The unity we seek depends on the willingness of us all to seek the truth in each other's utterances; on our being open to persuasion; and in the last resort on a willingness to recognise and accept the sense of the meeting as recorded in the minute, knowing that our dissenting views have been heard and considered. We do not vote in our meetings, because we believe that this would emphasise the divisions between differing views and inhibit the process of seeking to know the will of God. We must recognise, however, that a minority view may well continue to exist. When we unite with a minute offered by our clerk, we express, not a sudden agreement of everyone present with the prevailing view, but rather a confidence in our tried and tested way of seeking to recognise God's will. We act as a community, whose members love and trust each other. We should be reluctant to prevent the acceptance of a minute which the general body of Friends present feels to be right.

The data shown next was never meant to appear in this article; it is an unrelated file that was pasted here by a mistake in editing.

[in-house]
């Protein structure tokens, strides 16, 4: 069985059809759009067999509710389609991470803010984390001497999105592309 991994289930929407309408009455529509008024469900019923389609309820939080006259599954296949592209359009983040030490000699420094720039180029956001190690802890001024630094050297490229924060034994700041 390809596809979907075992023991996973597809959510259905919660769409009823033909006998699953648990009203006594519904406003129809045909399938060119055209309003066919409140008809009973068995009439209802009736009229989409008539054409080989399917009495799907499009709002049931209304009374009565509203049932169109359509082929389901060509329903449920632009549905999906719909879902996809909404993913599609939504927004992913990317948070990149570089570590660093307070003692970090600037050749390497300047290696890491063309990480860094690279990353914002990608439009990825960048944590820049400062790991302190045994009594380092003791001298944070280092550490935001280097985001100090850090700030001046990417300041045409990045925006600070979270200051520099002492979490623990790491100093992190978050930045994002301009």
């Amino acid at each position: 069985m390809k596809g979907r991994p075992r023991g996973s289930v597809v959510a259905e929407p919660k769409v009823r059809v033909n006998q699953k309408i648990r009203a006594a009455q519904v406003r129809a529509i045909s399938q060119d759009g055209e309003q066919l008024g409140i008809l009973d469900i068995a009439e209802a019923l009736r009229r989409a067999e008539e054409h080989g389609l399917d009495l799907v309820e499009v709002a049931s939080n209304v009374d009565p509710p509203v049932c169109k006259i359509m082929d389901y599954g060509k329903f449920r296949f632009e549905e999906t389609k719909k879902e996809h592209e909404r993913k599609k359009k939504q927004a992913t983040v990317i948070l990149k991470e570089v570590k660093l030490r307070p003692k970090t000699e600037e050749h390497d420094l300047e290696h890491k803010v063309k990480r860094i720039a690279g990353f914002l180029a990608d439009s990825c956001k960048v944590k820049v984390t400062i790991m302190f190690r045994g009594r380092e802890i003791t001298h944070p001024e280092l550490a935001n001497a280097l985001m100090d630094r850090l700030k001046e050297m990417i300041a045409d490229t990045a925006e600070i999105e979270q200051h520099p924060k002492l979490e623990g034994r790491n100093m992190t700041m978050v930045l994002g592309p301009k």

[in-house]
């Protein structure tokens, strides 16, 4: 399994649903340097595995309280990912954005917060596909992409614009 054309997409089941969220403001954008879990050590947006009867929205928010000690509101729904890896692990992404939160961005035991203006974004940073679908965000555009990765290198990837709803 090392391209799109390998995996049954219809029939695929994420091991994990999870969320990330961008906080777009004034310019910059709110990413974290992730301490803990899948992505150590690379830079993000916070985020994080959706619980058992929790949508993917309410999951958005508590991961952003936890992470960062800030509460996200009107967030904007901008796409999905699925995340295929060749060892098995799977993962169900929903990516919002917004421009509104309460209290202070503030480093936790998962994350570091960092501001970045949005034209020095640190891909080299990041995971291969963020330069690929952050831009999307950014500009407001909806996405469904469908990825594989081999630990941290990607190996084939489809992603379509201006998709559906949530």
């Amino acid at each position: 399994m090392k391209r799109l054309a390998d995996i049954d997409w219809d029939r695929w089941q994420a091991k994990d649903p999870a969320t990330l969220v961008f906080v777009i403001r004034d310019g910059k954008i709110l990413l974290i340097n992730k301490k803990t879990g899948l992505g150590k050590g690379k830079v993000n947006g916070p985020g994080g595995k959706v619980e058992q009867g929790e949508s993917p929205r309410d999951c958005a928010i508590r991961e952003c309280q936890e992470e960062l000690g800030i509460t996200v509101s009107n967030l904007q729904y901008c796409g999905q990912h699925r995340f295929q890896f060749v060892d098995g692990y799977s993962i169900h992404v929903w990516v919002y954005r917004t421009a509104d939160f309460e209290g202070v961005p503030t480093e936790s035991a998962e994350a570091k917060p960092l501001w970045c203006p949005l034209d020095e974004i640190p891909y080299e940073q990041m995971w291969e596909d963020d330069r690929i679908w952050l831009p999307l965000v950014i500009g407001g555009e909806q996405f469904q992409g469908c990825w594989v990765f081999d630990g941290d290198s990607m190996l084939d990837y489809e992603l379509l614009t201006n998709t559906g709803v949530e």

As a worshipping community, particularly in our local and area meetings, we have a continuing responsibility to nurture the soil in which unity may be found.
In a meeting rightly held a new way may be discovered which none present had alone perceived and which transcends the differences of the opinions expressed. This is an experience of creative insight, leading to a sense of the meeting which a clerk is often led in a remarkable way to record. Those who have shared this experience will not doubt its reality and the certainty it brings of the immediate rightness of the way for the meeting to take.